facilities or with foster parents have special rights. Foster parents and persons
working in residential child care facilities have the same duties as natural
parents. They have to show children love, take care of their needs and protect
them from harm.
Checklist for children in residential child care facilities or foster care
All children should get the same care no child should be treated better
or worse than others.
Children should be given a chance to express their views about major
decisions that affect them.
Children should be given some privacy and be allowed to keep their
private belongings.
Children should be able to see a doctor, dentist or psychologist as the
need arises.
Children should be allowed to play and get involved in social activities.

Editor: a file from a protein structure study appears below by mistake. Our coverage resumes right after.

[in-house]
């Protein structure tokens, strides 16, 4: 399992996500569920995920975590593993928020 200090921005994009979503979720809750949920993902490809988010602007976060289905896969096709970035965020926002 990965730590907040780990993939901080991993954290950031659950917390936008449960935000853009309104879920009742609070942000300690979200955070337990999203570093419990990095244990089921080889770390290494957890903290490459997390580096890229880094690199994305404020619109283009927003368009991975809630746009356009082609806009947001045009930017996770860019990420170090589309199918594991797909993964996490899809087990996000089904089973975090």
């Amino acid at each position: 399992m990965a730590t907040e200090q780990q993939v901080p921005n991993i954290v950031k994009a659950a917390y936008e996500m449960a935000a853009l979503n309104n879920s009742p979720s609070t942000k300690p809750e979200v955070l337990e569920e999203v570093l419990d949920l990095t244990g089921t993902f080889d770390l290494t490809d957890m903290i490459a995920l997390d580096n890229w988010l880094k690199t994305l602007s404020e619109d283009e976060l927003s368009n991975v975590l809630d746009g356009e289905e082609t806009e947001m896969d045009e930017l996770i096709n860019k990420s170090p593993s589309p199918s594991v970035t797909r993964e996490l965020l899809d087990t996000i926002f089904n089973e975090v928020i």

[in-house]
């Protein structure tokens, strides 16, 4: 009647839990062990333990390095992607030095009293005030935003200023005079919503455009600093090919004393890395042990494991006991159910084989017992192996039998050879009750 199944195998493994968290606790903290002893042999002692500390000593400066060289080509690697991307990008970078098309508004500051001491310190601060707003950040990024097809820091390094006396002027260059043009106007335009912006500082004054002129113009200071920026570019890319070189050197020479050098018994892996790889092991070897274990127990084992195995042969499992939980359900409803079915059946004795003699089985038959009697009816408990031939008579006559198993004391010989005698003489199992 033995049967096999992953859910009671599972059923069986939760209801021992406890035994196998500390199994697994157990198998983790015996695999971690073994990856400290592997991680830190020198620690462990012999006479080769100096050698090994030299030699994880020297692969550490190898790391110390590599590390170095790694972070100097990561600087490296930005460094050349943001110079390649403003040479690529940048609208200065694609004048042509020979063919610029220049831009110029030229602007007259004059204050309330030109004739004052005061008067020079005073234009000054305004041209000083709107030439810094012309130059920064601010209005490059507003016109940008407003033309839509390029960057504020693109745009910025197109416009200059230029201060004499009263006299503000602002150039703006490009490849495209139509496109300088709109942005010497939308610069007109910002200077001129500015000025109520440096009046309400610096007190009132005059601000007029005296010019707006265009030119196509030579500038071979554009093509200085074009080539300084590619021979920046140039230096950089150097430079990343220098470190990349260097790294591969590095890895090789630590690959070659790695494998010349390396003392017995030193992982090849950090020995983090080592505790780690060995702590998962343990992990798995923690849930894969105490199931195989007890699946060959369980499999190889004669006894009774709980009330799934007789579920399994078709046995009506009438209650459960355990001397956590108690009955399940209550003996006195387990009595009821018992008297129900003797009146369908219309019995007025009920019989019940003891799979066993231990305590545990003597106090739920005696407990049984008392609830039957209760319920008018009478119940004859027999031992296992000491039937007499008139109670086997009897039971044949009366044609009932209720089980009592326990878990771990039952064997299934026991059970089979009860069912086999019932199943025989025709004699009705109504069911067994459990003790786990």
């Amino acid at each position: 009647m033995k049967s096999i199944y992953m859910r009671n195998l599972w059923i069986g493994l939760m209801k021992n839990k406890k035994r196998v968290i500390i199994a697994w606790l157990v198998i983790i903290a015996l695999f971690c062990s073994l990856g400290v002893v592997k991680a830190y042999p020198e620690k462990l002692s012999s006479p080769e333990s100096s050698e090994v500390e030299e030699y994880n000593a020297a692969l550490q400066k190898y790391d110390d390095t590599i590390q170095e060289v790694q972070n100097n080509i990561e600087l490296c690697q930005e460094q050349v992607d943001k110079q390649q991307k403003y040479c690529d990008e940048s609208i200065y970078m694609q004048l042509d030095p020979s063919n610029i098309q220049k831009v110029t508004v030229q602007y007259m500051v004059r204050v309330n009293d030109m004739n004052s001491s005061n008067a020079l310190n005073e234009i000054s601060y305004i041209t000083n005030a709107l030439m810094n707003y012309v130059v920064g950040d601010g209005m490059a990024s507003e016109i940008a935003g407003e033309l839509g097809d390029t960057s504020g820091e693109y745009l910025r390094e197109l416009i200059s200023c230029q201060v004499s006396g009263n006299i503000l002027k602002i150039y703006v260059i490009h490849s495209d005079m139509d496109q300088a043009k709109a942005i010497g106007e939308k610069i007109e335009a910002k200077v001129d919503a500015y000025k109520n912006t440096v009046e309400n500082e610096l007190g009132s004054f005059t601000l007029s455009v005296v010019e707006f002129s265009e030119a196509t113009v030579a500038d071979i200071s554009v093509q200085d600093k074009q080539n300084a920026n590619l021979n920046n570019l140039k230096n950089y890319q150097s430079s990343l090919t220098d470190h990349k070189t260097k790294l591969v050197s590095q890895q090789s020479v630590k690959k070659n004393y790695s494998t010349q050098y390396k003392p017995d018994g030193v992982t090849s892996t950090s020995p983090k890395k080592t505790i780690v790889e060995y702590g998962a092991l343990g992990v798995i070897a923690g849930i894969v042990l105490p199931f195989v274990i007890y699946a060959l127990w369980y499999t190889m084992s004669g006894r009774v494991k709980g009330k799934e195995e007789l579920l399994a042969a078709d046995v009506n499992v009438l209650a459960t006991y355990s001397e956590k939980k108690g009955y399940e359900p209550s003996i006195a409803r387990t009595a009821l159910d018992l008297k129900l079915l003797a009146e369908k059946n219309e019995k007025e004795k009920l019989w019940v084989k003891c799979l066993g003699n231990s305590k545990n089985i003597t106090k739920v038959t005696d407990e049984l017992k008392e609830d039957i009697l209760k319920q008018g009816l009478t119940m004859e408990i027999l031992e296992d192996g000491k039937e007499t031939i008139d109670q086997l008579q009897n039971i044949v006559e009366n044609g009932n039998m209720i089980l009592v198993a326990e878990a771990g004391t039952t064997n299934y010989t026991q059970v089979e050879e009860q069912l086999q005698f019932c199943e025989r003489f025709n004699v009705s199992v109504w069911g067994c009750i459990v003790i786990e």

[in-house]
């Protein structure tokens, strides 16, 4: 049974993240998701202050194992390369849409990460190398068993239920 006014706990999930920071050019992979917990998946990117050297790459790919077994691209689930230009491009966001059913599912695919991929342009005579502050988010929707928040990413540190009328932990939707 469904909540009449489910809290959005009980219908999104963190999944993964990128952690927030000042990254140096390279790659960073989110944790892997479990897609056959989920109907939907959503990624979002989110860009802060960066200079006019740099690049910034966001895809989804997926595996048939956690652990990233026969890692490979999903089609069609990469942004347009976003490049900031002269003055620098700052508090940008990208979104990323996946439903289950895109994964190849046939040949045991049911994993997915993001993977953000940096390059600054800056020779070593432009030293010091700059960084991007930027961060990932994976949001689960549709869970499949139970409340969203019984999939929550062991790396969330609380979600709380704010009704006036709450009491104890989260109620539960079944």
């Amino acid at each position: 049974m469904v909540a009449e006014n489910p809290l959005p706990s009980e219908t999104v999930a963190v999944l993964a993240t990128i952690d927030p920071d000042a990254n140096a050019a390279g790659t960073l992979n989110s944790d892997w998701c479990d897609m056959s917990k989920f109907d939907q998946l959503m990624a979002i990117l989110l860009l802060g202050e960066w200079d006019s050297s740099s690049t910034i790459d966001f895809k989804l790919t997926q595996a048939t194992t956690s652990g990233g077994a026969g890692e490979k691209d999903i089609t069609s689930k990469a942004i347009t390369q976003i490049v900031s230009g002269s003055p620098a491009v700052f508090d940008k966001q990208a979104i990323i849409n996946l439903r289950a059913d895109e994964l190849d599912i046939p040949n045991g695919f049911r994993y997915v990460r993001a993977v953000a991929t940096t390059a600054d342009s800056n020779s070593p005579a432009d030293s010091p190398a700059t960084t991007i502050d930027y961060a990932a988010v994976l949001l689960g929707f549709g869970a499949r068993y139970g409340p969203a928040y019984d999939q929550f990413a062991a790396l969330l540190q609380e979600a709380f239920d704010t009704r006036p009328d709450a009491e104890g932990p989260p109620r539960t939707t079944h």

Children should get religious guidance and be able to practice their religion.
Children should be disciplined without the use of physical punishment.
Children should be able to talk with family members or a lawyer in private.
Children should be taught about their rights and how they can be
enforced.
Children should know all about the Childrens Advocate, and should be
allowed to talk to the Advocate if they feel that their rights are not being
respected.

23

WHOSE JOB IS IT?


Whose job is it to make sure childrens rights under the Child Care
and Protection Act are put into practice?
Parents:

Parents have the main duty to take care of childrens needs


and make sure that they are protected from harm. They must
make sure their children have food, clothes, a place to live,
an education and health care. They must make sure that noone is abusing their child/children.

The Child
Development
Agency:

The Child Development Agency is an office within the


government that looks out for all children who are in need of
care and protection. The Child Development Agency has